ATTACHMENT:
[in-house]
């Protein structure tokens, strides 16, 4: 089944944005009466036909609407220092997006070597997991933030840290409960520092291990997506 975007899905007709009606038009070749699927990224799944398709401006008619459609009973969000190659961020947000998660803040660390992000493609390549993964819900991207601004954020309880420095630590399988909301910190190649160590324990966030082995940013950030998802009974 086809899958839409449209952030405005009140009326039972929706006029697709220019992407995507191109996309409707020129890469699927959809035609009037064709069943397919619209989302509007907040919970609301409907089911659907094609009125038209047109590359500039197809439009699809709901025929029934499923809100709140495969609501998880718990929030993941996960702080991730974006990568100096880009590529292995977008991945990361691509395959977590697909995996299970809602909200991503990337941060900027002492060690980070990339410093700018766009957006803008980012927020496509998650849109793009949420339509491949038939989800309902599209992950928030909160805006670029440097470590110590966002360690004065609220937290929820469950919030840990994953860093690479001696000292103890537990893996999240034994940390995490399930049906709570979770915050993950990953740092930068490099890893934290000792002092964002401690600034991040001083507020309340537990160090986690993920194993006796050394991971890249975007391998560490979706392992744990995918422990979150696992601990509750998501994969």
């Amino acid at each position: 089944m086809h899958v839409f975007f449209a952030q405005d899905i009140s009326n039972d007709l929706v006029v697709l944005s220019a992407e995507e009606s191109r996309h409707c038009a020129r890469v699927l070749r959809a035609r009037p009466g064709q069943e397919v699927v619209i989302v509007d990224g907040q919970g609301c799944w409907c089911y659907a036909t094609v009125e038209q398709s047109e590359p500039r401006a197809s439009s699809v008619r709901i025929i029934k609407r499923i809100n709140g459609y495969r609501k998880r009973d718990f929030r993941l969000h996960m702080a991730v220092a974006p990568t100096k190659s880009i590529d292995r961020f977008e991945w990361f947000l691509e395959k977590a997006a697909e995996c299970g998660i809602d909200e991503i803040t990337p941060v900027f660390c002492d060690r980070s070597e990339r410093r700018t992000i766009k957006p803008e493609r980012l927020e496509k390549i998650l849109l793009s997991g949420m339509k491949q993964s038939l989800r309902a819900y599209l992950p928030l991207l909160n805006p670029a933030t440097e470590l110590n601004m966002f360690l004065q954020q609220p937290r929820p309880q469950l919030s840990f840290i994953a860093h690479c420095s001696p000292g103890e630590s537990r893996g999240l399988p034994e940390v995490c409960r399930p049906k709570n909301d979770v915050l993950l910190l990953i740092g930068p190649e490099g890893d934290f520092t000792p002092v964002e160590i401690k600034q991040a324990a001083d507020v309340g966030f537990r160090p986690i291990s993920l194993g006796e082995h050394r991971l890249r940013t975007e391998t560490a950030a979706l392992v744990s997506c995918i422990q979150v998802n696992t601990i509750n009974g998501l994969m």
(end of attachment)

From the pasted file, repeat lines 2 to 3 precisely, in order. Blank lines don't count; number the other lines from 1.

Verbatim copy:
């Protein structure tokens, strides 16, 4: 089944944005009466036909609407220092997006070597997991933030840290409960520092291990997506 975007899905007709009606038009070749699927990224799944398709401006008619459609009973969000190659961020947000998660803040660390992000493609390549993964819900991207601004954020309880420095630590399988909301910190190649160590324990966030082995940013950030998802009974 086809899958839409449209952030405005009140009326039972929706006029697709220019992407995507191109996309409707020129890469699927959809035609009037064709069943397919619209989302509007907040919970609301409907089911659907094609009125038209047109590359500039197809439009699809709901025929029934499923809100709140495969609501998880718990929030993941996960702080991730974006990568100096880009590529292995977008991945990361691509395959977590697909995996299970809602909200991503990337941060900027002492060690980070990339410093700018766009957006803008980012927020496509998650849109793009949420339509491949038939989800309902599209992950928030909160805006670029440097470590110590966002360690004065609220937290929820469950919030840990994953860093690479001696000292103890537990893996999240034994940390995490399930049906709570979770915050993950990953740092930068490099890893934290000792002092964002401690600034991040001083507020309340537990160090986690993920194993006796050394991971890249975007391998560490979706392992744990995918422990979150696992601990509750998501994969």
């Amino acid at each position: 089944m086809h899958v839409f975007f449209a952030q405005d899905i009140s009326n039972d007709l929706v006029v697709l944005s220019a992407e995507e009606s191109r996309h409707c038009a020129r890469v699927l070749r959809a035609r009037p009466g064709q069943e397919v699927v619209i989302v509007d990224g907040q919970g609301c799944w409907c089911y659907a036909t094609v009125e038209q398709s047109e590359p500039r401006a197809s439009s699809v008619r709901i025929i029934k609407r499923i809100n709140g459609y495969r609501k998880r009973d718990f929030r993941l969000h996960m702080a991730v220092a974006p990568t100096k190659s880009i590529d292995r961020f977008e991945w990361f947000l691509e395959k977590a997006a697909e995996c299970g998660i809602d909200e991503i803040t990337p941060v900027f660390c002492d060690r980070s070597e990339r410093r700018t992000i766009k957006p803008e493609r980012l927020e496509k390549i998650l849109l793009s997991g949420m339509k491949q993964s038939l989800r309902a819900y599209l992950p928030l991207l909160n805006p670029a933030t440097e470590l110590n601004m966002f360690l004065q954020q609220p937290r929820p309880q469950l919030s840990f840290i994953a860093h690479c420095s001696p000292g103890e630590s537990r893996g999240l399988p034994e940390v995490c409960r399930p049906k709570n909301d979770v915050l993950l910190l990953i740092g930068p190649e490099g890893d934290f520092t000792p002092v964002e160590i401690k600034q991040a324990a001083d507020v309340g966030f537990r160090p986690i291990s993920l194993g006796e082995h050394r991971l890249r940013t975007e391998t560490a950030a979706l392992v744990s997506c995918i422990q979150v998802n696992t601990i509750n009974g998501l994969m």